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hearthstone Sottle's Weekly Hearthstone Meta Analysis for Week of 11/01/15 - 18/01/15

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Hearthstone Meta Analysis: 11/01/2015 - 18/01/2015

 

Hello again friends! Now that the GvG meta has had a little time to settle and normalise, I can return to these weekly articles where I discuss what's hot, what's not and how you should be building decks to fight back against the meta.

 

Common Decks and Cards.

 

First and foremost, let's cover the things that haven't changed in the past week. Dr. Boom is still ever present, featuring in everything from Control and Midrange decks all the way through to Aggro. Due to this, Big Game Hunter (BGH) is still also in most decks as a response.

 

As a reaction to this, many players have started to build their decks without BGH targets. Cards like Kel'Thuzad, Ysera, and Sneed's Old Shredder are being used in Control decks in place of the usual cards like Ragnaros in order to avoid BGH altogether, leaving the opponent stuck with a dead card in their hand for the entire game. This is an interesting look into a "self policing" meta, where a card like Dr. Boom has proven so good, it is included in almost every deck, leading to a natural counter being included to replace it, and in response, Dr. Boom, although still an incredibly powerful card, is then being removed. In other words, some decks are choosing not to play Boom because it is so good, that the meta is designed to beat it.  

 

The other big development this week has been the emergence of Fatigue decks. These decks, led mostly by Mage, play no real win conditions and feature very little board presence. Instead, they load up on removal, healing, and Taunt, and aim simply to remove every threat the opponent is able to play until they are left helplessly drawing fatigue cards. As mentioned, although Fatigue Mage is the most popular of these decks, Druid and Priest also have viable builds of the same concept. It will be interesting to see how Blizzard reacts to this trend if it continues, since this type of deck, cheap, non-interactive, and slow, is the exact type of thing that they have chosen to nerf in the past.

 

Druid has been one of the big winners this week, with both Ramp and Fast Druid builds proving highly effective. The Fast Druid decks are able to outpace the heavy Control decks, while Ramp Druid is able to compete in the late-game against other Control decks without including BGH targets.

 

Aggro has been on a downswing this week, with the faster decks like Zoo and Hunter finding themselves outmatched by the huge Taunts of Ramp Druid, or the efficient clearance and life gain of Control Warrior or Priest. Despite this, both are still common choices on ladder, due to how fast the games are. For people who are fixated on climbing, often sheer quantity of games is more important than winrate.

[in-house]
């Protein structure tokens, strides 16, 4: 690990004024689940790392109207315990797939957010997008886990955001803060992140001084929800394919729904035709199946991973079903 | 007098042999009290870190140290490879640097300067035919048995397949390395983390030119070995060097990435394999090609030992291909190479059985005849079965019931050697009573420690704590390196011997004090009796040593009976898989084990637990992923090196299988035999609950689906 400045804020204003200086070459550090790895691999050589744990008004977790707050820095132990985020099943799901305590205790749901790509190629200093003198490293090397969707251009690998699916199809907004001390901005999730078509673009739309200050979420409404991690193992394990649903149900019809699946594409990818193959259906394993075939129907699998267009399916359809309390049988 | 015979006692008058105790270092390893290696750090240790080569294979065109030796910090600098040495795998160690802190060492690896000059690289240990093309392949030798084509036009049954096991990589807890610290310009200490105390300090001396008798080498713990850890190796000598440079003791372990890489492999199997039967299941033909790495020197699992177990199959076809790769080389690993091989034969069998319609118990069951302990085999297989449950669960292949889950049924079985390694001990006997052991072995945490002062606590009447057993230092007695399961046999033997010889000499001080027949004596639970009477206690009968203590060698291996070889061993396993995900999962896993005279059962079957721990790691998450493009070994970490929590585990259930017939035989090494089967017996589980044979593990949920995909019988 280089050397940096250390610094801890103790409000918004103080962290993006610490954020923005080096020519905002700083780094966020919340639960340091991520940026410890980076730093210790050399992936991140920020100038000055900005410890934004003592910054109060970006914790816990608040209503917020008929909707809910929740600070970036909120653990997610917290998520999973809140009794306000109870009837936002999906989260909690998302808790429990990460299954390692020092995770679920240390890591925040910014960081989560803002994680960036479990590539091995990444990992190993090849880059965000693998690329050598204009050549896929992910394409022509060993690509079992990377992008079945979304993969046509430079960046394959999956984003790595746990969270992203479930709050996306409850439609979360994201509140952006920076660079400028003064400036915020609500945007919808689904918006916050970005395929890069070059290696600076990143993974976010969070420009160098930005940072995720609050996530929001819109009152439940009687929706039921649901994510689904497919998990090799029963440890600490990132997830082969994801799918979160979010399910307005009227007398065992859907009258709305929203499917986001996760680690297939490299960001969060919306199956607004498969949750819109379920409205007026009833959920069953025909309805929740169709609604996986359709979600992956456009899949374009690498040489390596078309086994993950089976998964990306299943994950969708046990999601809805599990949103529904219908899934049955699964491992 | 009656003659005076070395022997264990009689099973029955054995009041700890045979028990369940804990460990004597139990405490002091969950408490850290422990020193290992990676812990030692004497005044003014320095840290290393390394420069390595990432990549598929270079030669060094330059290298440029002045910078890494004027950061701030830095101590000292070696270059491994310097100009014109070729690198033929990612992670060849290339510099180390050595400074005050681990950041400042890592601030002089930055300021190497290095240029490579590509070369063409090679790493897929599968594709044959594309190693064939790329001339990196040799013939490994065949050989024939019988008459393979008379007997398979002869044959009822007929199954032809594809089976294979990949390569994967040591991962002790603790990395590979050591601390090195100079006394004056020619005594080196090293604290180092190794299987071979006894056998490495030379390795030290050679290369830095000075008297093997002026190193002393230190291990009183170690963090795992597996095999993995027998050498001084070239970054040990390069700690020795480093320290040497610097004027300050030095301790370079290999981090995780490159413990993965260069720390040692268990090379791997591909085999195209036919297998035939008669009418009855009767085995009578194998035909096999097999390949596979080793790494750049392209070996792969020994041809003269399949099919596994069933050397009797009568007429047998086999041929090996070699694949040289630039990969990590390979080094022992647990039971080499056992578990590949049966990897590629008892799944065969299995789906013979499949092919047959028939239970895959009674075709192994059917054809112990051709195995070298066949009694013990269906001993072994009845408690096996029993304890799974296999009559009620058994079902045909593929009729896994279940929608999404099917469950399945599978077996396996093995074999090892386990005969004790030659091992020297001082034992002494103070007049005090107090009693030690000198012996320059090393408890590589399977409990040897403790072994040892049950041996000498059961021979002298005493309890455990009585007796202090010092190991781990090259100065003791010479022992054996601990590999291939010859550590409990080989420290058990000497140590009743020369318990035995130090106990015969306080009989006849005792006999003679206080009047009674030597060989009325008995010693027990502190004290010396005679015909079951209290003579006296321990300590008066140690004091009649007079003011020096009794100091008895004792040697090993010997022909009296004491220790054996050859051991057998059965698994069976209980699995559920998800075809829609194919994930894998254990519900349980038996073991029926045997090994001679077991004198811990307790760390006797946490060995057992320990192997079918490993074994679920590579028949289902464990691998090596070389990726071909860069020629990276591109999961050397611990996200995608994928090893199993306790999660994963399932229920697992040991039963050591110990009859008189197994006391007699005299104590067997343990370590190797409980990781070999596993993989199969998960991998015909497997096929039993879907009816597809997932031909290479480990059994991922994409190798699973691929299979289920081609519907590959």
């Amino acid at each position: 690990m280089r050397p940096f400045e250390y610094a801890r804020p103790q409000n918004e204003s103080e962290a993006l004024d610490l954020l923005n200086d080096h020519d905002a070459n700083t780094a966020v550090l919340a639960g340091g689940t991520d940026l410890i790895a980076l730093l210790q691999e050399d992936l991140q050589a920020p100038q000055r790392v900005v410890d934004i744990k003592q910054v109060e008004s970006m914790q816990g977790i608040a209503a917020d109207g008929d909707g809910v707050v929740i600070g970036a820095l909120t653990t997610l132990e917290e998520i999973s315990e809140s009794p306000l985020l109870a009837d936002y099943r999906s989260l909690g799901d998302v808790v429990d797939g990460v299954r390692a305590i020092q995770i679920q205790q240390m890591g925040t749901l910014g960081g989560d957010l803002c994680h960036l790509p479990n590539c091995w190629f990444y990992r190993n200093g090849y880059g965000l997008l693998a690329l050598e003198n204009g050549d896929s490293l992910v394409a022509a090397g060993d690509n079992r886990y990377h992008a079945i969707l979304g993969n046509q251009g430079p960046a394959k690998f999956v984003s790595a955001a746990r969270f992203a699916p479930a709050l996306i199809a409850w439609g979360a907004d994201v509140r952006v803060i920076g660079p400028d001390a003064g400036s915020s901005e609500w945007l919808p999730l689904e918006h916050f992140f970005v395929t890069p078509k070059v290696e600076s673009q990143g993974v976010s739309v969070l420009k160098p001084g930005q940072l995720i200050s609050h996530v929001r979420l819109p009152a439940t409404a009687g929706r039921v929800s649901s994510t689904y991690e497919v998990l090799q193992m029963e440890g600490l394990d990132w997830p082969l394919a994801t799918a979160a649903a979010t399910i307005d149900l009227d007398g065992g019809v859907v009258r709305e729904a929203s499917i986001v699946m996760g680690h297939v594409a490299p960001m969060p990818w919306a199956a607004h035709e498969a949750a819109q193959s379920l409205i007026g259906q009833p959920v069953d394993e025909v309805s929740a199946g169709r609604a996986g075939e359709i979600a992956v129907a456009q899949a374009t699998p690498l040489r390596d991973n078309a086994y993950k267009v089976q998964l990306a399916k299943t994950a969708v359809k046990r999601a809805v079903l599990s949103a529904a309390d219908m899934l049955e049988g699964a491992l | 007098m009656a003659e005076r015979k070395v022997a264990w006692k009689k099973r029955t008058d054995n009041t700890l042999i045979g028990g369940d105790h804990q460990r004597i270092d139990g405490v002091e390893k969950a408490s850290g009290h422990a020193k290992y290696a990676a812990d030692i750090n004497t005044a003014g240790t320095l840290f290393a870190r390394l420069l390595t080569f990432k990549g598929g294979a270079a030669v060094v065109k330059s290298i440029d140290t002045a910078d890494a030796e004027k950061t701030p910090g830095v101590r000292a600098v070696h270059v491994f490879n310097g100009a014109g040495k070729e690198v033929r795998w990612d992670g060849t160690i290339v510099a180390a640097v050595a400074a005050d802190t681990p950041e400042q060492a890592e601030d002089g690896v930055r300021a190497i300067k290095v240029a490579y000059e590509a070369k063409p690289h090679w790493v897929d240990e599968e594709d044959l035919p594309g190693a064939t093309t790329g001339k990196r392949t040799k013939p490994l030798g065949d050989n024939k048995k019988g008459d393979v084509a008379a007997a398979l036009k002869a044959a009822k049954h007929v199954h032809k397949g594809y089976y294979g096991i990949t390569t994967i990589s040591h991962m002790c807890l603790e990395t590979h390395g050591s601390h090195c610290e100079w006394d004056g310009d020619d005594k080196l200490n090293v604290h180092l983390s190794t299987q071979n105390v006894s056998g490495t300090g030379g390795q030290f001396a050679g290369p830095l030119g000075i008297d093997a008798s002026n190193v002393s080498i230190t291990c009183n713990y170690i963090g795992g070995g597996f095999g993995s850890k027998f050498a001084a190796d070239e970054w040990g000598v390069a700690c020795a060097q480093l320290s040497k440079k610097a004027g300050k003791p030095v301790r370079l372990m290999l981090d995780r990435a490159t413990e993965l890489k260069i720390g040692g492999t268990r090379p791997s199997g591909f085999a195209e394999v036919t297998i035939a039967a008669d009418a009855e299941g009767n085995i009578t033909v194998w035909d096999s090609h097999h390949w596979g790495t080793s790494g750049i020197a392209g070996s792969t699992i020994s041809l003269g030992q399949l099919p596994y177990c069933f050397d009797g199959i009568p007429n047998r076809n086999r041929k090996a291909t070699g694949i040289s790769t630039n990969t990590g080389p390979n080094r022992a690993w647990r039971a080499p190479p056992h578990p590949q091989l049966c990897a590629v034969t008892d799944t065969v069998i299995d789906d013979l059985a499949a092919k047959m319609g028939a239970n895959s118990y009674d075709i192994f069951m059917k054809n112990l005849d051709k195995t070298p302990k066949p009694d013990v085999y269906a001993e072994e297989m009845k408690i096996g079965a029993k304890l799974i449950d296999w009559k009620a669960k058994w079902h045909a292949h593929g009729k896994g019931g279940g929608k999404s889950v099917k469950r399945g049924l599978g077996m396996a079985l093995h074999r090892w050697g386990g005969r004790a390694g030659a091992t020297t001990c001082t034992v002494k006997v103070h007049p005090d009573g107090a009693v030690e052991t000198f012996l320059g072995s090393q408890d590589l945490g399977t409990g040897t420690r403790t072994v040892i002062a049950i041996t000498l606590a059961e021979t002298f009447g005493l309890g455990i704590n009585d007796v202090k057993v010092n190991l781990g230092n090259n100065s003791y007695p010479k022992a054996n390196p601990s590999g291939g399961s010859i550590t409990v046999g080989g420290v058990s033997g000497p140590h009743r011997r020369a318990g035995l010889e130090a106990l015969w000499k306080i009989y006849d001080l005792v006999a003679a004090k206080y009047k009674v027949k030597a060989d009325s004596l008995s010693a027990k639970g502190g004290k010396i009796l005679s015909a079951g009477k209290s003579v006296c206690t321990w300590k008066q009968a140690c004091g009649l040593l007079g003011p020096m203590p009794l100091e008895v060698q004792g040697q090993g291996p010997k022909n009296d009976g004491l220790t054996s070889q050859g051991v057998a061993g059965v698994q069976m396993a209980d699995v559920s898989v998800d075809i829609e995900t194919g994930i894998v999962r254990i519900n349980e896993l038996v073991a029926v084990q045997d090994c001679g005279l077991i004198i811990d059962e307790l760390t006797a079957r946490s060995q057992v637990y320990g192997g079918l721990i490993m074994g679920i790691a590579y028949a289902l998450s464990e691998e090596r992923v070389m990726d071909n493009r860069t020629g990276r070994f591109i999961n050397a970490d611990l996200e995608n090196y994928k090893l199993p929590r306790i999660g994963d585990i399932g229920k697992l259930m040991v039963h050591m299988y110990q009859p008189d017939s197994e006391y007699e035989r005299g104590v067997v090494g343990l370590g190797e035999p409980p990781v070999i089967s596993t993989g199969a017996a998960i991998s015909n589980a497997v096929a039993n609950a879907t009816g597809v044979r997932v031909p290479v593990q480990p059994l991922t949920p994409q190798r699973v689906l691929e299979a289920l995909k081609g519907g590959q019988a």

Class Power Rankings

 

Although this week we do return to the classic ranking system of the earlier meta reviews, it should be noted again that the classes are still very close together, and even the classes as low as 6 and 7 are still very powerful.

 

For an alternative way to view the Tier List, you can group the classes into groups as follows.

 

A: Druid, Warrior, Paladin

B: Mage, Warlock, Hunter

C: Rogue, Shaman, Priest

 

1. Druid

 

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Druid has made a huge splash this week. On Team Archon's talk show recently, World Champion Firebat stated that he was facing 40% Druid on Ladder, which is a huge proportion of the total field. The versatility of the class is part of what leads to this popularity, with the faster double combo Druids being heavily favoured against Warrior, while Ramp Druids are incredibly versatile against the field. While the class can suffer against extremely fast decks like Hunter and Zoo, the fact that those decks are at a low point currently further plays into the strength of Druid.

 

2. Warrior

 

250px-Garrosh_Hellscream-f.png?version=a

 

 

As always, there is not a great deal to say about Warrior. It remains one of the most stagnant classes in the game, with only one high level archetype proving viable. However, the strength of this build, alongside the flexibility to build the deck differently versus different types of decks, means that Warrior remains strong as always. By including extra late-game cards, Warrior becomes the ultimate late-game deck, capable of outlasting most other decks completely. Alternatively, by cutting a late-game card for additional early game options like Ironbeak Owl or Unstable Ghoul, you can effectively counter Aggro by answering their early threats and then simply surviving through armour gain.

 

3. Paladin